A tayra


Borrowed, via Spanish tayra or Portuguese taira, from Old Tupi eîrara.[1][2] (Compare Portuguese irara, Spanish irará, eirá, connected to Guaraní eíra (honey), a food the animal is fond of,[3] whence also Portuguese papa-mel, another vernacular name.)



tayra (plural tayras)

  1. A South American omnivore, Eira barbara, allied to the grison, with a long thick tail.
    • 2004, David Rains Wallace, Beasts of Eden: Walking Whales, Dawn Horses, and Other Enigmas of Mammal Evolution[1], page 66:
      Cope considered it partly arboreal, as tayras are, and possibly omnivorous as well as herbivorous, yet he thought he saw how it could have evolved into hulking Coryphodon in a relatively short time.
    • 2006, Tom Jackson, Michael Chinery, The New Encyclopedia of American Animals, page 152,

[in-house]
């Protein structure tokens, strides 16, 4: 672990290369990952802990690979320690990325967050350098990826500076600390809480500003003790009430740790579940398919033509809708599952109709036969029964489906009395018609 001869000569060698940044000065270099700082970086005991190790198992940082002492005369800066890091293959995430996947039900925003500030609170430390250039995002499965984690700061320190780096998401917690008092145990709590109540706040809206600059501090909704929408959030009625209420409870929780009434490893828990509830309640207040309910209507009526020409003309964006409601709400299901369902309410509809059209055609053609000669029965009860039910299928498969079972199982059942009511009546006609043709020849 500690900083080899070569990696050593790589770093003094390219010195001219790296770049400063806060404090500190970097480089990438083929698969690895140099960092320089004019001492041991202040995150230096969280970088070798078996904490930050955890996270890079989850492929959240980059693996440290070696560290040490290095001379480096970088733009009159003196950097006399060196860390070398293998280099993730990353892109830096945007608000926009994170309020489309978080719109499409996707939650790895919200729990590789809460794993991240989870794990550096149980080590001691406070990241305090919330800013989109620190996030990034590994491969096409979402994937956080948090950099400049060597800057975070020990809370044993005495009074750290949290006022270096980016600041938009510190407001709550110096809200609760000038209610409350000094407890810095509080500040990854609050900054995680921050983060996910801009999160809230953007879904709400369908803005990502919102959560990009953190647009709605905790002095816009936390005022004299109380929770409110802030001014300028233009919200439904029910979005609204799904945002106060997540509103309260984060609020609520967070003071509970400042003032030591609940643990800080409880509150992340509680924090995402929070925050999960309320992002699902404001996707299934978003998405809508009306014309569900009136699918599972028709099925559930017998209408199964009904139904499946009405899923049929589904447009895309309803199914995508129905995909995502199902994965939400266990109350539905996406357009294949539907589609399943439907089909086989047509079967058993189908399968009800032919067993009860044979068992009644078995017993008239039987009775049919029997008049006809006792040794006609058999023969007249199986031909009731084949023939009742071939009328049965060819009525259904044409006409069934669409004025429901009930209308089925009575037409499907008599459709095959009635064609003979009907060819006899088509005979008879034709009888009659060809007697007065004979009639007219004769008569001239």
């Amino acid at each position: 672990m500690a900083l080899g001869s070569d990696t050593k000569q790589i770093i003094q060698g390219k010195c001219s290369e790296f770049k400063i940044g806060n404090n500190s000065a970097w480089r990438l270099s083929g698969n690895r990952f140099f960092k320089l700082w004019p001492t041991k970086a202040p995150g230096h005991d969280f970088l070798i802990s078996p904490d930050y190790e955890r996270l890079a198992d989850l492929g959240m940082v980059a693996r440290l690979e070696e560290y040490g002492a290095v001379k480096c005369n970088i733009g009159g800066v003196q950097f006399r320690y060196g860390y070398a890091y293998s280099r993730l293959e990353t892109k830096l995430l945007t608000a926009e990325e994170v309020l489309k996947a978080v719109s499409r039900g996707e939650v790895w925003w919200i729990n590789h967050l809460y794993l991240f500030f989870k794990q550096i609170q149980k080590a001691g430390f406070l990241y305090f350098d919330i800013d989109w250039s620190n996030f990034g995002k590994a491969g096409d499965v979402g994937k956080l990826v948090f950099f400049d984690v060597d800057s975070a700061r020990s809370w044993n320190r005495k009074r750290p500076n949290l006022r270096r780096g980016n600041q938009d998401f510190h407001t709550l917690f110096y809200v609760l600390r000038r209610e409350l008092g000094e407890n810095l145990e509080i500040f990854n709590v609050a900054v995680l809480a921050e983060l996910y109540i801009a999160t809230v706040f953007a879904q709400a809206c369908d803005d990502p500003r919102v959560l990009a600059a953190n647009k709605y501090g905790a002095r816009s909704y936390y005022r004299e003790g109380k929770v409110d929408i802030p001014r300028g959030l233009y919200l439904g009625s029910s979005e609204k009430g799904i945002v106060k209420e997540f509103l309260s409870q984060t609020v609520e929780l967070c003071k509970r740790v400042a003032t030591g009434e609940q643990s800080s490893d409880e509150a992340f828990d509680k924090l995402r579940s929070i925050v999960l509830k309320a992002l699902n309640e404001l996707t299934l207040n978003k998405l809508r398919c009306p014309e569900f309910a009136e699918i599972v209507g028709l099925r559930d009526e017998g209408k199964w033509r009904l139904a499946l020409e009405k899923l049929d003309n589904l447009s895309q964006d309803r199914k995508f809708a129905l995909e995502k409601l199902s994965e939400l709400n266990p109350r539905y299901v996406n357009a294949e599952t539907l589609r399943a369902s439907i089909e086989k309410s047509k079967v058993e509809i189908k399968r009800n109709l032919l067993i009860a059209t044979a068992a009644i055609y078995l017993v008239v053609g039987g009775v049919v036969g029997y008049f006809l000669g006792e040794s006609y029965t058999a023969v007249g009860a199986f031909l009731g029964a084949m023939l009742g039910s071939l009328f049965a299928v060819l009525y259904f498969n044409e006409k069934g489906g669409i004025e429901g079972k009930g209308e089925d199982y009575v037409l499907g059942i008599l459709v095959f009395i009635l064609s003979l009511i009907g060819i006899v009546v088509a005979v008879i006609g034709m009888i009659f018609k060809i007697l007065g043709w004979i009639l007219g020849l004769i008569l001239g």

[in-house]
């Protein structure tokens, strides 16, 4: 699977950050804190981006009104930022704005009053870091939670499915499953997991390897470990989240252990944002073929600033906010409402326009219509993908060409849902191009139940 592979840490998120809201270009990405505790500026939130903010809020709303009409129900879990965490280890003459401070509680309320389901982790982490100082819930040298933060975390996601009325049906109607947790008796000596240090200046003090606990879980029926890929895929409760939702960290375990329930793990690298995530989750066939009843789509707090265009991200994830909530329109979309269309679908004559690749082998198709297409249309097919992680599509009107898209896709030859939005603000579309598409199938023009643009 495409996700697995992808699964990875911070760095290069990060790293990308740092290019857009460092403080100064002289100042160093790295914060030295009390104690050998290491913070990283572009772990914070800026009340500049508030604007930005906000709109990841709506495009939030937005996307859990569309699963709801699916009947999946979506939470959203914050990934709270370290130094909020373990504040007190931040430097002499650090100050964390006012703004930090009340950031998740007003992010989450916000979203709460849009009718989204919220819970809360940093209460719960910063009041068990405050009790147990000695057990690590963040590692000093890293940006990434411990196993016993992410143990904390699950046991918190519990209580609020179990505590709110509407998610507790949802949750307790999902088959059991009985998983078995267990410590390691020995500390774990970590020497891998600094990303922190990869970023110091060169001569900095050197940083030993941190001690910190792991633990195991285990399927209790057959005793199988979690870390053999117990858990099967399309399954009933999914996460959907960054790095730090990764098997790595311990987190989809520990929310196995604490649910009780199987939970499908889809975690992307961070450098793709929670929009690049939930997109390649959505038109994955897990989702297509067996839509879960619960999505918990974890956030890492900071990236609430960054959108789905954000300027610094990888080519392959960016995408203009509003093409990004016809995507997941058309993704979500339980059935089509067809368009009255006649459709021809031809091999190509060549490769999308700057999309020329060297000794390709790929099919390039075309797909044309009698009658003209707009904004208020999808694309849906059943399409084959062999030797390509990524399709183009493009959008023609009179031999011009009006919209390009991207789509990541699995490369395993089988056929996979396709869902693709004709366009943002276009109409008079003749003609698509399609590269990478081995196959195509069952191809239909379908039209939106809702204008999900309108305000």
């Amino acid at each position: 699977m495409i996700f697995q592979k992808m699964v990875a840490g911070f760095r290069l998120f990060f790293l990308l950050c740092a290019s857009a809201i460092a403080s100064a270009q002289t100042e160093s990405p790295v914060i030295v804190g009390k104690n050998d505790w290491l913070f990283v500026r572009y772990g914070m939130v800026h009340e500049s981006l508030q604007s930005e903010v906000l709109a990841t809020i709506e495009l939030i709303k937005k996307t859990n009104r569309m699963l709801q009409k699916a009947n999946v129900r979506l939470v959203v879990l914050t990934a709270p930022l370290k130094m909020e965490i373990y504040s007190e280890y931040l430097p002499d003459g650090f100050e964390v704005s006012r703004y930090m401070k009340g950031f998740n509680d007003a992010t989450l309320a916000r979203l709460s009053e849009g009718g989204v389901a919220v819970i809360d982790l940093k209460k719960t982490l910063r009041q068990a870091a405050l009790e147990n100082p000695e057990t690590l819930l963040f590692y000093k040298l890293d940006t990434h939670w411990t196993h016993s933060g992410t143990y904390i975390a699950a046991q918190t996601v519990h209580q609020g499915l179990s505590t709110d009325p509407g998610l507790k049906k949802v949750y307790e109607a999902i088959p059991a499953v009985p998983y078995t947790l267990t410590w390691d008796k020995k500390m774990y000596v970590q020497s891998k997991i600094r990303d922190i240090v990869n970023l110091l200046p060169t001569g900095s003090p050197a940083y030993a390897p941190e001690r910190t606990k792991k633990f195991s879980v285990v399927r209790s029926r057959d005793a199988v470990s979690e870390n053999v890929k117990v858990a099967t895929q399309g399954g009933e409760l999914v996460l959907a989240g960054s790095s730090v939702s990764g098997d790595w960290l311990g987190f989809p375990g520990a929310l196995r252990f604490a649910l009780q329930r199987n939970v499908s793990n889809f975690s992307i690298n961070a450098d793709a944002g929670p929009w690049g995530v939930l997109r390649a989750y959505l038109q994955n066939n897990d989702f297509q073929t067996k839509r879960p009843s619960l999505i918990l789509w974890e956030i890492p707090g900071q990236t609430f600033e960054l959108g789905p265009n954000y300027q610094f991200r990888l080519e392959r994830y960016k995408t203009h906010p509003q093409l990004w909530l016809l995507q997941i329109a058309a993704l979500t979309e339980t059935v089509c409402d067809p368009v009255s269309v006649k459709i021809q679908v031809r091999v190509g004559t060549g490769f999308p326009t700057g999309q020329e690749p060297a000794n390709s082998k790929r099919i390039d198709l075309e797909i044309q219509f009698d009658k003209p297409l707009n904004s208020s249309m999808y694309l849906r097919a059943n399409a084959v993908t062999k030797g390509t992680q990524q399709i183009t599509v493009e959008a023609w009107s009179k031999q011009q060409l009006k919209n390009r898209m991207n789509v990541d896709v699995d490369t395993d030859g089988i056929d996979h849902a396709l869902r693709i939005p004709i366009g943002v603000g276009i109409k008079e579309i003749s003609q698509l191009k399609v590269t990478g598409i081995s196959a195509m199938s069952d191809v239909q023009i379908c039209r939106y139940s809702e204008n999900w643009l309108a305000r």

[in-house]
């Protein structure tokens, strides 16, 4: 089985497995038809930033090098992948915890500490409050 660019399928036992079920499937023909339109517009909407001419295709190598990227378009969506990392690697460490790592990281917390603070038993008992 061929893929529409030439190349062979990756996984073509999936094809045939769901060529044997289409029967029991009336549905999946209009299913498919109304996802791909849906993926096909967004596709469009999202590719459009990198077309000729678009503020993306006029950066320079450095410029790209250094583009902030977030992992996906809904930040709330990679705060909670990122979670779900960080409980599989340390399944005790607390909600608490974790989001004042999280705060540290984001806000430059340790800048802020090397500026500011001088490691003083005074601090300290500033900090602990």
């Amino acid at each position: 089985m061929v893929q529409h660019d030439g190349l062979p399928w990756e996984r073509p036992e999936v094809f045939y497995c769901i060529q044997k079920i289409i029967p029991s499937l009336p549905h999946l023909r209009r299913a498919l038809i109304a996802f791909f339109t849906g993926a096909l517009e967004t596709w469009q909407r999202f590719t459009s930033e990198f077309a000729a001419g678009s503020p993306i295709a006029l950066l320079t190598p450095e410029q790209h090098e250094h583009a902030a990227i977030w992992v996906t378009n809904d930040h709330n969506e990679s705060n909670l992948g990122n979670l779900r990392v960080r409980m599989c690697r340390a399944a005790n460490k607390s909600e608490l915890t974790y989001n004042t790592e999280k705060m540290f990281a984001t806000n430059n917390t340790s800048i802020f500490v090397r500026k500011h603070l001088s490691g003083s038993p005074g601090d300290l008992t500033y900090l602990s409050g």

A few tayras are known to live in areas of tall grass.
      Tayras forage for food on the ground and also in the trees, where their long tail helps them to balance as they move through the branches.
    • 2010, Carlos L. de la Rosa, Claudia C. Nocke, A Guide to the Carnivores of Central America, unnumbered page,
      Tayras can be tamed and make interesting but fairly destructive pets.

Alternative formsEdit



  1. ^ tayra” in Merriam–Webster Online Dictionary.
  2. ^ tayra” in Dictionary.com Unabridged, Dictionary.com, LLC, 1995–present.
  3. ^ Mark Wainwright, Oscar Arias, The mammals of Costa Rica: a natural history and field guide (2007)





  1. to go to; to leave for


2017, Dictionary of the Central Dialect of Amis (阿美語中部方言詞典) (in Mandarin Chinese), Taiwan: Council of Indigenous Peoples.